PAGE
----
The process for drug approval in the United States is complex and time-consuming. There are comparatively few drugs with U.S. Food and Drug Administration (FDA)-approved indications for obstetric use in this country at this time; however, several are under development. We review the process for drug approval and recount the approval histories of obstetric drugs reviewed in the recent past. We also outline the current status of two progestational agents that are under development. For a variety of reasons, including a small market compared with others such as cardiology or oncology, and the potential of being drawn into medical–legal litigation, sponsors are disinclined to pursue drug development for obstetric purposes in this country. We compare the procedures for review and approval of drugs in the United States with those in Europe, and note that recent changes within the FDA may result in not only more drugs being approved but also changes in labeling of already approved drugs. Special programs to facilitate drug development and reforms to modernize the process and improve safety are discussed. These may result in changes in labeling of already approved drugs. Obstacles such as funding and liability are also discussed.
This report outlines the process and the history behind several drugs that have undergone or are undergoing review for U.S. Food and Drug Administration approval for use in obstetrics.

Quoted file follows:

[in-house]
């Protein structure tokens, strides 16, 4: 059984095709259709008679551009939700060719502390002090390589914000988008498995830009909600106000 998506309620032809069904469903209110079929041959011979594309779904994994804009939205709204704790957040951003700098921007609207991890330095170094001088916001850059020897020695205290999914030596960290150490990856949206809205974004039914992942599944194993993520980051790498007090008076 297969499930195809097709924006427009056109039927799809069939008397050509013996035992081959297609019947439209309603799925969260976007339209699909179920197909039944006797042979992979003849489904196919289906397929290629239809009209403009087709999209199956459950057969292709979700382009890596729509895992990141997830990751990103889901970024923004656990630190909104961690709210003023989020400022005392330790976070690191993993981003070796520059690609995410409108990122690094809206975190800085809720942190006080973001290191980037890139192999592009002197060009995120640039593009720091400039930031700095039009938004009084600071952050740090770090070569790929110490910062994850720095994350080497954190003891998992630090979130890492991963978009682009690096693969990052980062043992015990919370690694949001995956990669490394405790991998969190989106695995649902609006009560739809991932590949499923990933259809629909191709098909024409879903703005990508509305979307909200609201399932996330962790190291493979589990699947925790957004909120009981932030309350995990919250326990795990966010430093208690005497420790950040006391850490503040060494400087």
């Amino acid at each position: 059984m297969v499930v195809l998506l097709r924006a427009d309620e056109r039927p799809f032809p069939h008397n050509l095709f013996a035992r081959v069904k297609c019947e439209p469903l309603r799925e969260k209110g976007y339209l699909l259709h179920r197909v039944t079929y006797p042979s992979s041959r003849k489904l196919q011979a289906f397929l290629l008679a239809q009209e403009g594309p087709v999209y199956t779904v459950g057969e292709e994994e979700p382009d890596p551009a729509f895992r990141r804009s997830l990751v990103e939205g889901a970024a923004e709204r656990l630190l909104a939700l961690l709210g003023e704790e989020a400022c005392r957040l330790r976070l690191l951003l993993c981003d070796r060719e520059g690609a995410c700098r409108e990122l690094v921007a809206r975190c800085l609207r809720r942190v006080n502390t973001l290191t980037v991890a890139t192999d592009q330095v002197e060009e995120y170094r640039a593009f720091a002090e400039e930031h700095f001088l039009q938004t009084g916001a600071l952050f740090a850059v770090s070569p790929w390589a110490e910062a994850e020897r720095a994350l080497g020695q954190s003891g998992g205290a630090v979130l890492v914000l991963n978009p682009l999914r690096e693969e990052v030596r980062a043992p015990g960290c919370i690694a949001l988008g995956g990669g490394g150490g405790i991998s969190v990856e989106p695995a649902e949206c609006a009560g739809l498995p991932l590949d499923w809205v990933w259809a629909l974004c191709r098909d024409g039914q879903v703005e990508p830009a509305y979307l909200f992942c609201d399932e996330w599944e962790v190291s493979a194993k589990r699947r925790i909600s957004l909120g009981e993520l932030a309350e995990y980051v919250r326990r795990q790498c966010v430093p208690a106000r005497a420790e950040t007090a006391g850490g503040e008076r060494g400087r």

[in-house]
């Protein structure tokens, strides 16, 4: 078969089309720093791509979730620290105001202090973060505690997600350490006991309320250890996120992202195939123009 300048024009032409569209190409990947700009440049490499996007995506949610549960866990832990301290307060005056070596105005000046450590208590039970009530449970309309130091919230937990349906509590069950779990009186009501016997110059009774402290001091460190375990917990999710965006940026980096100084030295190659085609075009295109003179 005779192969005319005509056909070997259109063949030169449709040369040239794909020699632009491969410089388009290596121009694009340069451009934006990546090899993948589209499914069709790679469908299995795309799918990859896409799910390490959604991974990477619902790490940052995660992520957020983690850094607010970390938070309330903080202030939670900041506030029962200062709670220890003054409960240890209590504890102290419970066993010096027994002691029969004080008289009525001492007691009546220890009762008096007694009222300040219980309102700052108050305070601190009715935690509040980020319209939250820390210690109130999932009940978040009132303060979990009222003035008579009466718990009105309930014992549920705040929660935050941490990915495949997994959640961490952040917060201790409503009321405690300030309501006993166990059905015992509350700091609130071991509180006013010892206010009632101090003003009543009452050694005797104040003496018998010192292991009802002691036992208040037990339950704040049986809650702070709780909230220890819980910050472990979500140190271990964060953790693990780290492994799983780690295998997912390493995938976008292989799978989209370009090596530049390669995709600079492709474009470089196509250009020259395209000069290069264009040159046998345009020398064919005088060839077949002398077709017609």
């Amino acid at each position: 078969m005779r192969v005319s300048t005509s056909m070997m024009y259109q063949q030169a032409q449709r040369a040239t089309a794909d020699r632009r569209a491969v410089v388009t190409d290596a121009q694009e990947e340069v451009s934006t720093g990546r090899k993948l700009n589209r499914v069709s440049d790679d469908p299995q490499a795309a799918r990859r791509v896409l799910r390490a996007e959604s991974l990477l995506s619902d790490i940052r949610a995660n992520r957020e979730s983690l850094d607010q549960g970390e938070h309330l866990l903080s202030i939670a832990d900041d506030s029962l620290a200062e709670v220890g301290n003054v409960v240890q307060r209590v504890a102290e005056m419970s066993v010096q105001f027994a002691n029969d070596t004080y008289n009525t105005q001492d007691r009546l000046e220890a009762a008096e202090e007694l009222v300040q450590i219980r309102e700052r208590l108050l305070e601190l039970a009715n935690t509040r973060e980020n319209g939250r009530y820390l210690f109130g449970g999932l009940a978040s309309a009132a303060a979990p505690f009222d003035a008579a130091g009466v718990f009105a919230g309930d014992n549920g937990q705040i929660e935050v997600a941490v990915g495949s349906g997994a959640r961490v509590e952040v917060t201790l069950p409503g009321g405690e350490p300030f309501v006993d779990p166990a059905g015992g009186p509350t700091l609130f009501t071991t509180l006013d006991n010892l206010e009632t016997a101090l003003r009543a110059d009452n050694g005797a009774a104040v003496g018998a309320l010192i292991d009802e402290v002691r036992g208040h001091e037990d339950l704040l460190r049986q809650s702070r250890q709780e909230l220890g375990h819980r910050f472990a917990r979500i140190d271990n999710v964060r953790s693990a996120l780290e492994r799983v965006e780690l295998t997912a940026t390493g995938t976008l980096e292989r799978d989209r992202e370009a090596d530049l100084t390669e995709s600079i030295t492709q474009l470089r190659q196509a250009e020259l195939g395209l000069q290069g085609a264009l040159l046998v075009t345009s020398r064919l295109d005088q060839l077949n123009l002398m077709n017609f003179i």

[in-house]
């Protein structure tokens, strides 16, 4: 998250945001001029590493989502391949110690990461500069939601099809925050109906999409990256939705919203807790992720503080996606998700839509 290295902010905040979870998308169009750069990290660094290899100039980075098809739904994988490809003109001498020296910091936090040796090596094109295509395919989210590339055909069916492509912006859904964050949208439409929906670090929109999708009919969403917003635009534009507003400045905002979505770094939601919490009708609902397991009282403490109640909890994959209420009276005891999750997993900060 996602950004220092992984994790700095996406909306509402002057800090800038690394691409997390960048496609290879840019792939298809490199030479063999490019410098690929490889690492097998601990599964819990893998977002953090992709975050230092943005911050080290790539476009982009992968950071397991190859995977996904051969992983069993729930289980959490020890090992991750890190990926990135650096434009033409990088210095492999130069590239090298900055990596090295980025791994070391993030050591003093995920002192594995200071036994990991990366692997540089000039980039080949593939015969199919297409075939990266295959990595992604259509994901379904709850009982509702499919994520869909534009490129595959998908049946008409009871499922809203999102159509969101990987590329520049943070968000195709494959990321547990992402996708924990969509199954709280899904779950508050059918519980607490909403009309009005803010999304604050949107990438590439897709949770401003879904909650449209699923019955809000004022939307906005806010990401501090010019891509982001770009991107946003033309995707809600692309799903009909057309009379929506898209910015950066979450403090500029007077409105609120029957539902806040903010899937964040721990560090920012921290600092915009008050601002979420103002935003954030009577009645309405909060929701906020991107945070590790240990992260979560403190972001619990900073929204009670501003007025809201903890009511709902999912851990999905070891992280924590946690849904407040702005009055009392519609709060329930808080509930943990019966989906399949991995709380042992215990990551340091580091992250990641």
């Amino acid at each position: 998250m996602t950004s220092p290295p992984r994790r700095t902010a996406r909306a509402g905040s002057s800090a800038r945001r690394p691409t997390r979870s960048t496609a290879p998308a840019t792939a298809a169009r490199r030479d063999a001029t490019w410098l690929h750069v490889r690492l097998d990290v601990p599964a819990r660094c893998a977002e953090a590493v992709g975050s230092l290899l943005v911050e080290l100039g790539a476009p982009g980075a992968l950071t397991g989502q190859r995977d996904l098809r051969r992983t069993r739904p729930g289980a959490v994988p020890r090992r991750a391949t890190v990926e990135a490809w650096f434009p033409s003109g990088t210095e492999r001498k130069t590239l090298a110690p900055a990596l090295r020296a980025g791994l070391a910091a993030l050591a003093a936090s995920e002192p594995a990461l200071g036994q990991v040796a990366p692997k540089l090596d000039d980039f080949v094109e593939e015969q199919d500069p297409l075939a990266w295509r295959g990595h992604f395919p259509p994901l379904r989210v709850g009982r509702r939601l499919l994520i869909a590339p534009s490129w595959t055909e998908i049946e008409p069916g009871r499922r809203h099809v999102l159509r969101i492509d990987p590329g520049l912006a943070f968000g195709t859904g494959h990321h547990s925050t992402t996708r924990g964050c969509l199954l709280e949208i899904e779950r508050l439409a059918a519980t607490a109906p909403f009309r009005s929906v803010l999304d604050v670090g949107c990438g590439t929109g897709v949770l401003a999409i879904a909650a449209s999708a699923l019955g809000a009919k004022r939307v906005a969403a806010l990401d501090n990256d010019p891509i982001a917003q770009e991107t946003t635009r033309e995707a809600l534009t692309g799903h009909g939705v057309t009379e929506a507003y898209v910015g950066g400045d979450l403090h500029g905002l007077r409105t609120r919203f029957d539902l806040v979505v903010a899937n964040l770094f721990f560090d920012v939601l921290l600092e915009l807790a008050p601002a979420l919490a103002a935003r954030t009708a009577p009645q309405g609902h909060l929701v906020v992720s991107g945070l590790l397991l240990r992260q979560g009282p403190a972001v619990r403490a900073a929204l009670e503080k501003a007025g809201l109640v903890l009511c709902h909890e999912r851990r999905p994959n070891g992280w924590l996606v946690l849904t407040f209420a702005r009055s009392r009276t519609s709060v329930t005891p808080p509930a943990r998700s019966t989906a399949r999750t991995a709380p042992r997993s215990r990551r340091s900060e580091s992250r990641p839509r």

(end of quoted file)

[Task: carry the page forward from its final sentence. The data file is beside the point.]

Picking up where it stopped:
From the University of California, Irvine, Orange, California; Cytokine Pharmasciences, King of Prussia, Pennsylvania; and ProteoGenix, Inc., Costa Mesa, California.
Corresponding author: Deborah A. Wing, MD, Department of Obstetrics-Gynecology, University of California, Irvine, 101 The City Drive South, Building 56, Suite 800, Orange, CA 92868; e-mail: firstname.lastname@example.org.
Financial Disclosure Dr. Wing served as a consultant for the U.S. Food and Drug Administration, Center for Devices and Radiological Health, Medical Devices Advisory Committee, Obstetrics and Gynecology Devices Panel, 2003–present; was speaker and section leader in November 2008 for the U.S. Food and Drug Administration, Division of Radiologic Devices (a per diem reimbursement plus additional reimbursement for travel expenses was received for this activity); served as a paid consultant for Cytokine PharmaSciences, Inc., developer of Misopess, the misoprostol vaginal insert; acts as private investigator for this sponsor and has been involved in the conduct of two phase II and one phase I trial for them; and had travel paid for by Cytokine PharmaSciences, Inc., to attend a meeting with representatives of the U.S. Food and Drug Administration on Misopess. Dr. Powers is an employee of Cytokine PharmaSciences, Inc., parent company of Controlled Therapeutics, Ltd. (Scotland), the sponsor of the misoprostol vaginal insert. Dr. Hickok previously received payments from Hologic, Inc., as part of Hologic's acquisition of Cytyc, which previously had acquired Adeza Biomedical Corporation.